3.) Preservation Virginia, the owners of Bacon’s Castle, are exhausting every means to keep the house open to the public and in good repair.

But.

This saddens me.

This is a current article in our local weekly paper.  The article is continued on another page and states that the “spirit hunters” used dousing rods in their search. They also used a flashlight method, where the head of the flashlight is unscrewed, and the switch is placed in the “on” position, so there’s just a slight connection. The flashlight glows, which “allows the spirit to manipulate the light more easily and use it to answer questions”.

In my Christian heart, I believe that, upon one’s death, the spirit doesn’t remain here on earth. That being said, I also believe that unexplainable things happen. And although I’ve never witnessed anything like that, I was with Marshall one day at Bacon’s Castle when he did. I wrote about it here.

But allowing people (albeit people who paid an admission fee, which benefits Preservation Virginia) inside Bacon’s Castle to search for spirits seems disrespectful and insulting to all those dear folks who have called that place home through the years. And, to me,  it degrades the dignity of the structure itself.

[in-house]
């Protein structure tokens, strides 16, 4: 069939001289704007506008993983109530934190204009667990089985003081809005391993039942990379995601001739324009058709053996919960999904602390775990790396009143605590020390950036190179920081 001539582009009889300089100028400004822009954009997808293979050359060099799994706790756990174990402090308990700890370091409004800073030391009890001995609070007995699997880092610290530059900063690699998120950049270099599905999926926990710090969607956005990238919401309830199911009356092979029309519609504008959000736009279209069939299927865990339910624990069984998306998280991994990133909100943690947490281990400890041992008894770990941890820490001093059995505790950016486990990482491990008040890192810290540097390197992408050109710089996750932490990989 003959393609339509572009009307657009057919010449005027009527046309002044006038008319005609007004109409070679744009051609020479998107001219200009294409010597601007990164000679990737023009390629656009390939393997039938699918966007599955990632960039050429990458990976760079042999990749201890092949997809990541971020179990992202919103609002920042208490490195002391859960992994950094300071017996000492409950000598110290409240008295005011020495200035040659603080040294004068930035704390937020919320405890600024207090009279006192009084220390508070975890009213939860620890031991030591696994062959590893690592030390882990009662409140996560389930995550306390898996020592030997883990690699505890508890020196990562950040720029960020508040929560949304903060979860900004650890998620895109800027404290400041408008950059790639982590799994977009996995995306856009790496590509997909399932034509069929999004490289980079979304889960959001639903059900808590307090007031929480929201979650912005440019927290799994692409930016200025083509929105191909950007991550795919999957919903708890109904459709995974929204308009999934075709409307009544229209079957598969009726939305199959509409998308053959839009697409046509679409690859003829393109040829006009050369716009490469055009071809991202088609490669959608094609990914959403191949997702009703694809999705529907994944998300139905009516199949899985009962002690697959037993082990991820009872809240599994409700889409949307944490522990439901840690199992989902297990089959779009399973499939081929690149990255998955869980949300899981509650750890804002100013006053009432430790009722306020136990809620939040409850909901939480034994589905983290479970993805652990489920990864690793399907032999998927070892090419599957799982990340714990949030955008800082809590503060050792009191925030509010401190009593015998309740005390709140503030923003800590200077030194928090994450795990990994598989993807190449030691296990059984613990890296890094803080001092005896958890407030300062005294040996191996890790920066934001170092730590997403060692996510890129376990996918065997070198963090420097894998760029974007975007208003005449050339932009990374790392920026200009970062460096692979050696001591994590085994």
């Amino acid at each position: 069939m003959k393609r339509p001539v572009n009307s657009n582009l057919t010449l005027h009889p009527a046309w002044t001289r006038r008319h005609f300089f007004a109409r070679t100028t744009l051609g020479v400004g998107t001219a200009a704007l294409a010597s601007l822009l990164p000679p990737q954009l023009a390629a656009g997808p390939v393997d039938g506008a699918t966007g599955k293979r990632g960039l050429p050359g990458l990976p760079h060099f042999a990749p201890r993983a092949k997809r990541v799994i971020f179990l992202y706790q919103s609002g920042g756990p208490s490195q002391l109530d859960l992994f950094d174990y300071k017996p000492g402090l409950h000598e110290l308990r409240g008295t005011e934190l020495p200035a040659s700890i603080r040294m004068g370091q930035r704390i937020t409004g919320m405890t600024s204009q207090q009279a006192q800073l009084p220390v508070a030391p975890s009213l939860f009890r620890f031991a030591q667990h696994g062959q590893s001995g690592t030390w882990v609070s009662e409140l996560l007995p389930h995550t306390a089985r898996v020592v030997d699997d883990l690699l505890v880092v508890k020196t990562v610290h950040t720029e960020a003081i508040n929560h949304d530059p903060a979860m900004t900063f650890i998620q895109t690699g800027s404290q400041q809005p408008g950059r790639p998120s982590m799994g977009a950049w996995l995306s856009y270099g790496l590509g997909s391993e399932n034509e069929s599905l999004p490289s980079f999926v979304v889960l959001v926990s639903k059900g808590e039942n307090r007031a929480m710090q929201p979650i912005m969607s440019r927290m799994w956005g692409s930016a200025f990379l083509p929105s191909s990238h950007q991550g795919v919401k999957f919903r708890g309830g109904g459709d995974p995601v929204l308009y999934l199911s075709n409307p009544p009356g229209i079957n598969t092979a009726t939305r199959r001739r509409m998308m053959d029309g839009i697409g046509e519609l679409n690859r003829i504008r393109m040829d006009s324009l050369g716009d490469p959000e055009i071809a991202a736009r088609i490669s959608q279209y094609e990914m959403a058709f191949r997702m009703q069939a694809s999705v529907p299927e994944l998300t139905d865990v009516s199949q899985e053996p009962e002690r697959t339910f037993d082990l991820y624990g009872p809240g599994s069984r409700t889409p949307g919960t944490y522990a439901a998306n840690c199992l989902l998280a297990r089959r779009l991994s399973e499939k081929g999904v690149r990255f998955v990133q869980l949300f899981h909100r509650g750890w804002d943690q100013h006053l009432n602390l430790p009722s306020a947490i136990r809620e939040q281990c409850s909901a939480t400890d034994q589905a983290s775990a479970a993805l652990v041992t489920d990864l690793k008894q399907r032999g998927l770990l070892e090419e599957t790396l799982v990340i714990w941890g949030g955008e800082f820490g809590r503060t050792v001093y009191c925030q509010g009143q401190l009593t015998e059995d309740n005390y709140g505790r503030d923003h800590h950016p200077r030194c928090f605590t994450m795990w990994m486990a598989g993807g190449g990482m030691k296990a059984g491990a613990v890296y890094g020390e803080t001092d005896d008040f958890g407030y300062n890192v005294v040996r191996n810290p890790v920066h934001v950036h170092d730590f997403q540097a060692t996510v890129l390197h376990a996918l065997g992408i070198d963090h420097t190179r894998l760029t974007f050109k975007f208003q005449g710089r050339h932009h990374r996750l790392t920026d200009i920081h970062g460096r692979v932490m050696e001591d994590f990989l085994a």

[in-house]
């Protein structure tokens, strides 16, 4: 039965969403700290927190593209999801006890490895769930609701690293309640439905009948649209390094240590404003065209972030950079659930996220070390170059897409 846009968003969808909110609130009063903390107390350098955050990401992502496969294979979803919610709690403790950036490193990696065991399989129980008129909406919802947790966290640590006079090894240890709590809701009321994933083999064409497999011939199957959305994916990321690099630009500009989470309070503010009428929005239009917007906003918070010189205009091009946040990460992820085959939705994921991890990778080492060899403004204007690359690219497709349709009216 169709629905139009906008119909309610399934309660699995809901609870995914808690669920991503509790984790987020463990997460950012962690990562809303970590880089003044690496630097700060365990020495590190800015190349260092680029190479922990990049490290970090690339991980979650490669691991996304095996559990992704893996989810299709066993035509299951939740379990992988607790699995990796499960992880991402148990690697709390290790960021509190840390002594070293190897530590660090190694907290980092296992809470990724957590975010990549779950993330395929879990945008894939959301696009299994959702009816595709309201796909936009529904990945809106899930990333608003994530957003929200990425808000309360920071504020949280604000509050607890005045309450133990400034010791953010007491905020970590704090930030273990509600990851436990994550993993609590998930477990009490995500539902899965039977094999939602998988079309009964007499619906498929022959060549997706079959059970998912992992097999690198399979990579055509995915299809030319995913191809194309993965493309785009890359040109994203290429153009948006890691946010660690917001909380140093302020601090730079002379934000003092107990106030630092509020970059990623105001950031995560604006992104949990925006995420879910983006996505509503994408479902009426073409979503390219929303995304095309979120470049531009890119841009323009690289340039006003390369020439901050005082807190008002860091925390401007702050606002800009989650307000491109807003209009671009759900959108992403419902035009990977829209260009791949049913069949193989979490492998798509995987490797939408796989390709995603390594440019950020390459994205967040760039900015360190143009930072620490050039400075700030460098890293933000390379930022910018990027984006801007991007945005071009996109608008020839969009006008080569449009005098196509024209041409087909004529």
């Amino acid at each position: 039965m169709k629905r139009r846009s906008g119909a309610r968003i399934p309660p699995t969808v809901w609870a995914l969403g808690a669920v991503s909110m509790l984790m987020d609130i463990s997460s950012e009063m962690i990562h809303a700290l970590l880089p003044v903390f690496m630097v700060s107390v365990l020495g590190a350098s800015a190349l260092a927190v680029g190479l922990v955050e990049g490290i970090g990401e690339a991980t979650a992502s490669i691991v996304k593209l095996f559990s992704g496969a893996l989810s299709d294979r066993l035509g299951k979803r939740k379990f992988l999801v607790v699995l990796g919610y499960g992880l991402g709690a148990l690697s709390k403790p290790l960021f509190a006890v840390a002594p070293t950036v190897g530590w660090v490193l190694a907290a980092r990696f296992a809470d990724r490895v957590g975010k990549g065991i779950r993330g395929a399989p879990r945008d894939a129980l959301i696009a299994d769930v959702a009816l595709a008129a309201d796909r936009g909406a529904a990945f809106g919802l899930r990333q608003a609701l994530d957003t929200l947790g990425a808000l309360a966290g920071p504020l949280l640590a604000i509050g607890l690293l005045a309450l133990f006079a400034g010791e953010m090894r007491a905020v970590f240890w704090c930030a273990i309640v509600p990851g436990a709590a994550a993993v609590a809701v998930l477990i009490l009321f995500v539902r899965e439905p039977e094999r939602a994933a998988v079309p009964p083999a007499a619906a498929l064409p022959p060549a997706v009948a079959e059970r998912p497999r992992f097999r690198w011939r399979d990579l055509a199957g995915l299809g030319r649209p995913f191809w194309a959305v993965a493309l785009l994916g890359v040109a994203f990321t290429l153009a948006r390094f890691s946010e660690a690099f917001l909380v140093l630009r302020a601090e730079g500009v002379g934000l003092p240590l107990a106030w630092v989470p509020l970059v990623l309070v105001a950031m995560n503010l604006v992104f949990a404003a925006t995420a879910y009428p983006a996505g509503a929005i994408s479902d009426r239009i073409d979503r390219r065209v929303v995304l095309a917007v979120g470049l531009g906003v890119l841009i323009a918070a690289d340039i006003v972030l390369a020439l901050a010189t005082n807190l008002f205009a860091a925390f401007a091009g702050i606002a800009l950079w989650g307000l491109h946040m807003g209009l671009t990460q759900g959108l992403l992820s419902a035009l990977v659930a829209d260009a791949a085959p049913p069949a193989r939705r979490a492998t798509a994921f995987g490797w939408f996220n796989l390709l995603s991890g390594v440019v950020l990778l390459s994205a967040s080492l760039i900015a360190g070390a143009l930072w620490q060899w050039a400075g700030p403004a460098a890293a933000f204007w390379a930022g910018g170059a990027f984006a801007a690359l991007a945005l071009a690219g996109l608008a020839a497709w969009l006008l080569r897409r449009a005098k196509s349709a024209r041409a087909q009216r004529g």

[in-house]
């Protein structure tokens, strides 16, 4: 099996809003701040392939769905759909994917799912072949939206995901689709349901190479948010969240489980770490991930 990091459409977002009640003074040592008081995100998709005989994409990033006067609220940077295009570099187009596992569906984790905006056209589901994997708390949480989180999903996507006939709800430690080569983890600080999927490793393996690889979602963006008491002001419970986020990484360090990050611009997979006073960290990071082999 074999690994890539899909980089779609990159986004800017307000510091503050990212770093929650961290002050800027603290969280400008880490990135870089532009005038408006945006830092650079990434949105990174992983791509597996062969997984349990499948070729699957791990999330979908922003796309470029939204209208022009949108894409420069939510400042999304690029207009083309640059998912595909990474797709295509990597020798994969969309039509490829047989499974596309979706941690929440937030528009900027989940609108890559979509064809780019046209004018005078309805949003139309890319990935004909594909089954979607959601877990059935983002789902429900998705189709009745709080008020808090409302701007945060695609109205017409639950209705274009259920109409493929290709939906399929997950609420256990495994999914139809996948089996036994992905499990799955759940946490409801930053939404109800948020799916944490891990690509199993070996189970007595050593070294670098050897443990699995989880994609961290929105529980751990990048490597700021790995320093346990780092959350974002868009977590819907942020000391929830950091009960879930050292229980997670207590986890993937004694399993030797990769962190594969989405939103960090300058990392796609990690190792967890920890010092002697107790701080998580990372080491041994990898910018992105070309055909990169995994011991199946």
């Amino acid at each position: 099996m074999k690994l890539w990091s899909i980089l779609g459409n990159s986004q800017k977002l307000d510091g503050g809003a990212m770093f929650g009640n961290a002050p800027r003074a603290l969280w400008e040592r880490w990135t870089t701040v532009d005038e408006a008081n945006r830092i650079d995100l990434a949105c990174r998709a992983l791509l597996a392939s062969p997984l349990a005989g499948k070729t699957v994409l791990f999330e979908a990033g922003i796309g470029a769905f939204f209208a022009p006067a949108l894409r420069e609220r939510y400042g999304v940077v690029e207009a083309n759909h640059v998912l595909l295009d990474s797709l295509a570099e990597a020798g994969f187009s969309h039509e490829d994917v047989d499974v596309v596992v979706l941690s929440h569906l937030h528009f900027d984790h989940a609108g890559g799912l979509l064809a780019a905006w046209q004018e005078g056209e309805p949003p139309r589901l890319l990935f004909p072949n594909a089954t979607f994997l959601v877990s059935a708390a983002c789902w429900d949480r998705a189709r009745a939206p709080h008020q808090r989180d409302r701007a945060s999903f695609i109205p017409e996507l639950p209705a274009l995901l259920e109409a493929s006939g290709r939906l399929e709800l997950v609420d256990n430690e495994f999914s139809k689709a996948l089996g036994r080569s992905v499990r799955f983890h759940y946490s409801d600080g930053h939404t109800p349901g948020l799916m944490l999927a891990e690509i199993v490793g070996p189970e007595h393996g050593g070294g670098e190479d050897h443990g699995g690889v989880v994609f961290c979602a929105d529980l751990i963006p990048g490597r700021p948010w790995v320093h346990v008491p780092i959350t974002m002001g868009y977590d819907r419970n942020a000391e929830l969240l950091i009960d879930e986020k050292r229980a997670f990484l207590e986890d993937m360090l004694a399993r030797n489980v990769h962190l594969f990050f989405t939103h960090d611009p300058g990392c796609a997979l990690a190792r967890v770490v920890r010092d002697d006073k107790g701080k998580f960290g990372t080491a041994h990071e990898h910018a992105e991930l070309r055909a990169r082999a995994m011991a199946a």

Every time I step foot on Bacon’s Castle soil, I sense the presence of my grandparents, my aunts, uncles and my Mom.

With not a dousing rod nor flashlight in sight.

My Family At Bacon’s Castle

Due to popular demand (from a couple of my readers), today’s post is about how my Mom and her family came to live in Bacon’s Castle in the 1920’s and 1930’s.

First, a little history about the house.  Everyone from the little town of Bacon’s Castle refers to Bacon’s Castle (the house) as “The Castle House”. It was built by an Englishman, Arthur Allen, in 1665. It’s not known how he came to be wealthy enough to build such an elaborate house in the Virginia countryside at that time.

It was originally referred to as “Allen’s Brick House”, but since being briefly overtaken by supporters of Nathaniel Bacon and used as a fortress during Bacon’s Rebellion in 1676, it has been known as Bacon’s Castle.  Bacon, most likely, was never even on the property.

The house was owned by relatively few families through the years. The Warren family owned it for three generations, beginning in 1876.  They were related to my maternal grandmother, who was also a Warren.